In their paper *The round sphere minimizes entropy among closed self shrinkers*, Colding-Ilmanen-Minicozzi-White state "It follows from Brakke's theorem that $\mathbb{R}^n$ has the least entropy of any self-shrinker and, in fact, there is a gap to the next lowest." Why is this?

Here the entropy of a hypersurface $\Sigma^n\subset\mathbb{R}^{n+1}$ is defined as
$$\lambda(\Sigma)=\sup_{\substack{t_0>0\\ x_0\in\mathbb{R}^{n+1}}}\frac{1}{(4\pi t_0)^{n/2}}\int_\Sigma e^{-|x-x_0|^2/4t_0}\,d\mathcal{H}^n.$$
In their paper *Generic mean curvature flow I*, Colding-Minicozzi show that for a (smooth) self-shrinker with polynomial volume growth which does not isometrically split off a line, the supremum is achieved at $t_0=1$ and $x_0=0.$ Here a self-shrinker is a surface $\Sigma_{-1}$ such that $\Sigma_t=\sqrt{-t}\cdot\Sigma_{-1}$ is a mean curvature flow. (It is obvious that the entropy is constant along a self-shrinking flow. For any mean curvature flow it is non-increasing, as an easy consequence of Huisken's monotonicity.)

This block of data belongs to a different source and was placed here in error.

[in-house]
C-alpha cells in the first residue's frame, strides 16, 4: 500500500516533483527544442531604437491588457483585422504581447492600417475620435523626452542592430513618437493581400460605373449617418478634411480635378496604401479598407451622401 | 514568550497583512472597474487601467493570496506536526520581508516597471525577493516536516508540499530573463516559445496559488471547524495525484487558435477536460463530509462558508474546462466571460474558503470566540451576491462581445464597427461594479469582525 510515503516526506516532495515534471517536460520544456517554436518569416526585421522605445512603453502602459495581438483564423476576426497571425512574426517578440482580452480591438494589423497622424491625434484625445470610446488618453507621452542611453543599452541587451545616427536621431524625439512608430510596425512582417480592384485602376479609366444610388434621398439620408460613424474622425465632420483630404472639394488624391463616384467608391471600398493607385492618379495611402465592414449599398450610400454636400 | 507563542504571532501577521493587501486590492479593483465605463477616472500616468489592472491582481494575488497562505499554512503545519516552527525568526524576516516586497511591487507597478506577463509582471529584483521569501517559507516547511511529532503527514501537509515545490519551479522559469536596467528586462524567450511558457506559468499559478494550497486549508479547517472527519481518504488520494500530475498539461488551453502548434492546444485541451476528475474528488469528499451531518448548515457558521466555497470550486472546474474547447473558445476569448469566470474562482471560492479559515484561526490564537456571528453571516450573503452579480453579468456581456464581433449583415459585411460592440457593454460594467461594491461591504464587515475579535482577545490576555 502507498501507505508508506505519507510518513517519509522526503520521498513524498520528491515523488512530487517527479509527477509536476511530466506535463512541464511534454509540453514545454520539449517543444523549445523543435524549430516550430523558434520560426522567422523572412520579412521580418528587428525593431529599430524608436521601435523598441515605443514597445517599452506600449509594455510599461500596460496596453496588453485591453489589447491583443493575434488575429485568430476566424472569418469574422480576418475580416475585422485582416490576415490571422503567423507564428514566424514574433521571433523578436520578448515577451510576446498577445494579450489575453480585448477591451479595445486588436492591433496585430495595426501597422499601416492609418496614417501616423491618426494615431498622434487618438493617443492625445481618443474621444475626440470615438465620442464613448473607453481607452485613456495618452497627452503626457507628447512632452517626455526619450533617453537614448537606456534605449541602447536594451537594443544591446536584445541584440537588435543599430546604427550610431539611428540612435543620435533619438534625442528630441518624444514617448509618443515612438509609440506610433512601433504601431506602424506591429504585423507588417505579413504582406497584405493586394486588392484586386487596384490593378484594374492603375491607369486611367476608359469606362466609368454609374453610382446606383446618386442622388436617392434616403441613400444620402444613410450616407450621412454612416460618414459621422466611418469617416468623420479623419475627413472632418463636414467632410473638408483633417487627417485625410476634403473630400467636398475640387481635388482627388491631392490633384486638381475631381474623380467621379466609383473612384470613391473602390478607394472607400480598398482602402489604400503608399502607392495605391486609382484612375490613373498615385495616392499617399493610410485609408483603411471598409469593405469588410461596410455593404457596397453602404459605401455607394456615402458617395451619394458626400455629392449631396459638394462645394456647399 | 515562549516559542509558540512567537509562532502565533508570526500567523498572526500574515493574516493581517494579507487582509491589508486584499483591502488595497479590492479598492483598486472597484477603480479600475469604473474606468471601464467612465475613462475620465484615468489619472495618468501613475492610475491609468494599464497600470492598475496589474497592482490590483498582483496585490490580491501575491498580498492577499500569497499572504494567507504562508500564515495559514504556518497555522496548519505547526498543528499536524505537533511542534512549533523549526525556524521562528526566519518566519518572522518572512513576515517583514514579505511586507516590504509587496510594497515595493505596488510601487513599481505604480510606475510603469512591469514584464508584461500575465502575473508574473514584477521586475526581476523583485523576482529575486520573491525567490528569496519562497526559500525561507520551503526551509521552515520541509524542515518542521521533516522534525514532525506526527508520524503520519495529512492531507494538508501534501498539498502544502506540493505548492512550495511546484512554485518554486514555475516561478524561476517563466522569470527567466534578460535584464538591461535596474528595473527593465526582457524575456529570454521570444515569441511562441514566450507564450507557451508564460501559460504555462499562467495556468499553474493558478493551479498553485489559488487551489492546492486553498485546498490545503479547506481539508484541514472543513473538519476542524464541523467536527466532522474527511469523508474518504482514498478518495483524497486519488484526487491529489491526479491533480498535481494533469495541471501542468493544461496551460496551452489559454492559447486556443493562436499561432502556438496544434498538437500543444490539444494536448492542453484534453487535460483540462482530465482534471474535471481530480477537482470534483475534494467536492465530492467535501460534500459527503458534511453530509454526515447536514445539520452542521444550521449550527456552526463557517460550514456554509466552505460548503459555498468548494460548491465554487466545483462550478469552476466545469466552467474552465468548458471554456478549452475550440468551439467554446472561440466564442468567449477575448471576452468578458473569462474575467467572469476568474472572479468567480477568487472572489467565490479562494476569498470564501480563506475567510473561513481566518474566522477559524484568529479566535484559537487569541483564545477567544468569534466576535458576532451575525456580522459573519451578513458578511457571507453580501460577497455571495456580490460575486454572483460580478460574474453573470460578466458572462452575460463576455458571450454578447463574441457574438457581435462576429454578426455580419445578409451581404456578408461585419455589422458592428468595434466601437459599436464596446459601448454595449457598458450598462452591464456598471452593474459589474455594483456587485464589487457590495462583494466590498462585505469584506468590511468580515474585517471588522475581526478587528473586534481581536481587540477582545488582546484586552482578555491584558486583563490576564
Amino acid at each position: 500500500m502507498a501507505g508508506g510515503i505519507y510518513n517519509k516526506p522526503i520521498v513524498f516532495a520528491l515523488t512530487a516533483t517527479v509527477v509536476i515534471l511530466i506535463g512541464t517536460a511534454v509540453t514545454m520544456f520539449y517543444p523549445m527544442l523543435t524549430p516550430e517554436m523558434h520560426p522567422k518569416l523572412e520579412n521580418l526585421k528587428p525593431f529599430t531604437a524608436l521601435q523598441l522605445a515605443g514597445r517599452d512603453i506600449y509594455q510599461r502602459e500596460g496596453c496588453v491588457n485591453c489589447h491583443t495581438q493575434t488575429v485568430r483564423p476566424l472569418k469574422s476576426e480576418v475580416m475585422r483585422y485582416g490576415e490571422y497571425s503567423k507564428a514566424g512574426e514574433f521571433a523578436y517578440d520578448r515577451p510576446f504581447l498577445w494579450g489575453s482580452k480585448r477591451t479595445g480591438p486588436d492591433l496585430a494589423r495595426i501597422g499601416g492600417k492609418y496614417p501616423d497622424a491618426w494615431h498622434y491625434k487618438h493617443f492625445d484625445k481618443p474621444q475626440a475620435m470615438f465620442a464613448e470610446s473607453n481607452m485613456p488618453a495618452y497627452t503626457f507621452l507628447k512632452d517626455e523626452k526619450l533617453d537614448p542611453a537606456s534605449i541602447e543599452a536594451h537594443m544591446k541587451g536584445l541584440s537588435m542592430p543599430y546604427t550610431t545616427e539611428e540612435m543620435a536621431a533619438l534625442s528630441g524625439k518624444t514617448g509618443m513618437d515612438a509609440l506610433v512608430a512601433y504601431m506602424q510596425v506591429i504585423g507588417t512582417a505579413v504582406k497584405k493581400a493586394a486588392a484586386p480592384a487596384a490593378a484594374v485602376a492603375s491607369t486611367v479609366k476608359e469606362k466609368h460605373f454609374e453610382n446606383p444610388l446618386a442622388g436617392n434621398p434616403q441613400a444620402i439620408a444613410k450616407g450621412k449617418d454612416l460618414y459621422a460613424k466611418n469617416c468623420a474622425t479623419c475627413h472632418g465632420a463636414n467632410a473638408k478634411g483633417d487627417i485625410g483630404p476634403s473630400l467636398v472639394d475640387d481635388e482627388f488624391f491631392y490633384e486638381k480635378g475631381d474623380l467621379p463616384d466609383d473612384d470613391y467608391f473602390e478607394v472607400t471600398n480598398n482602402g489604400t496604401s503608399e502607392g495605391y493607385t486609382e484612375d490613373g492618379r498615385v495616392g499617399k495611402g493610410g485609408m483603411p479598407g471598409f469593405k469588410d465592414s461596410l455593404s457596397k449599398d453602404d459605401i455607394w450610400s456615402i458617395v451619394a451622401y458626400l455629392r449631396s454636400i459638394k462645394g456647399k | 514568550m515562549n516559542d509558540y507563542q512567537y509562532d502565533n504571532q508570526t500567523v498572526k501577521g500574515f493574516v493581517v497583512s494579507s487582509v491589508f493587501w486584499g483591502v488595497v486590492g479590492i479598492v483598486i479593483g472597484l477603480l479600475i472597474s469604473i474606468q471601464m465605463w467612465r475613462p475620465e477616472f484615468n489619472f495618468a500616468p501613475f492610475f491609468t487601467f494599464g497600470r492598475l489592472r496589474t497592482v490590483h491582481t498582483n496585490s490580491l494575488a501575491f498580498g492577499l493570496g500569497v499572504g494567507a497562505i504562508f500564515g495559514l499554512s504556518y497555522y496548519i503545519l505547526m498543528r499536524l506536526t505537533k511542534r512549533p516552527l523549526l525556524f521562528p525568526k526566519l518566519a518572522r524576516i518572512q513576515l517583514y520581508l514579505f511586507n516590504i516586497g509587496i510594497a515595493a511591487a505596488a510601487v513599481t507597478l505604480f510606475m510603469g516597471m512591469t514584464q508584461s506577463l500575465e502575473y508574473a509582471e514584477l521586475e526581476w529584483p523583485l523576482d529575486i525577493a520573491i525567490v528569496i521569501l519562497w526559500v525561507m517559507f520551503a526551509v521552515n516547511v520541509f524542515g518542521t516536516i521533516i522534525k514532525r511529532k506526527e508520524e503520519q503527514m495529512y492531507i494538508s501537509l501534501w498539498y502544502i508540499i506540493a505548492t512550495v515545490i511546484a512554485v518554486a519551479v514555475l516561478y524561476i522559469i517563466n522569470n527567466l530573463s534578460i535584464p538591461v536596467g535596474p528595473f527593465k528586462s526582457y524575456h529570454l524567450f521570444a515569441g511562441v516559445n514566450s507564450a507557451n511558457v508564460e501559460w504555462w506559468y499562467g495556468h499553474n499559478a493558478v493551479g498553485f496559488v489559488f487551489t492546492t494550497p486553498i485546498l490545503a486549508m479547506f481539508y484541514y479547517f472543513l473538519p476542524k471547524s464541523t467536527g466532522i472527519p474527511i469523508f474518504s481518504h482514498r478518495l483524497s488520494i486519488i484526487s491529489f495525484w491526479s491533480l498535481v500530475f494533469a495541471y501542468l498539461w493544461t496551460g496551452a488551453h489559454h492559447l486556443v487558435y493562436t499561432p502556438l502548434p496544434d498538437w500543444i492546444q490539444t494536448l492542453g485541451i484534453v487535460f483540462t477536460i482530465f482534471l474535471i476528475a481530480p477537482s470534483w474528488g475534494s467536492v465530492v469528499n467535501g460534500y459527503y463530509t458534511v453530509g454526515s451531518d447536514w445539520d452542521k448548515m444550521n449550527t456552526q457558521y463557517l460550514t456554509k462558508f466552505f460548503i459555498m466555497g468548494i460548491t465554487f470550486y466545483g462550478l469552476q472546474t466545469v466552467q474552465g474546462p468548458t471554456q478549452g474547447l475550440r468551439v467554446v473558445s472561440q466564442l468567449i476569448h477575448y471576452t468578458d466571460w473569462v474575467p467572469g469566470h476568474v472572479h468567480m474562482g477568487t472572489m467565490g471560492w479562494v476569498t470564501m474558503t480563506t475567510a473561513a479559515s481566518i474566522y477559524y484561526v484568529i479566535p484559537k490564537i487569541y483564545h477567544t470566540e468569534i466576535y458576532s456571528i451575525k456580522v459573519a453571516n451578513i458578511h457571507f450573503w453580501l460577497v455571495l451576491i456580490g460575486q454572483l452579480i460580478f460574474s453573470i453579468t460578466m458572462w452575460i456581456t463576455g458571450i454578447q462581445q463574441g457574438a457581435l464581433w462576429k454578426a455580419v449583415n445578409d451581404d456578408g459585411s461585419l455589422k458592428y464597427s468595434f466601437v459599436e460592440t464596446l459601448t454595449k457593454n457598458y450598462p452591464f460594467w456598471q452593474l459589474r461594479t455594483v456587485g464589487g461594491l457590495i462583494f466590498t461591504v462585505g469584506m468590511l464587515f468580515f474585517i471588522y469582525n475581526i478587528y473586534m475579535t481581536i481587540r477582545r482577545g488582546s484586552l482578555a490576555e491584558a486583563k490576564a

Brakke's book is available here. His main regularity theorem is on page 210, and his result on existence of the flow for a general initial varifold is in chapter 4. I can't see why either is helpful here.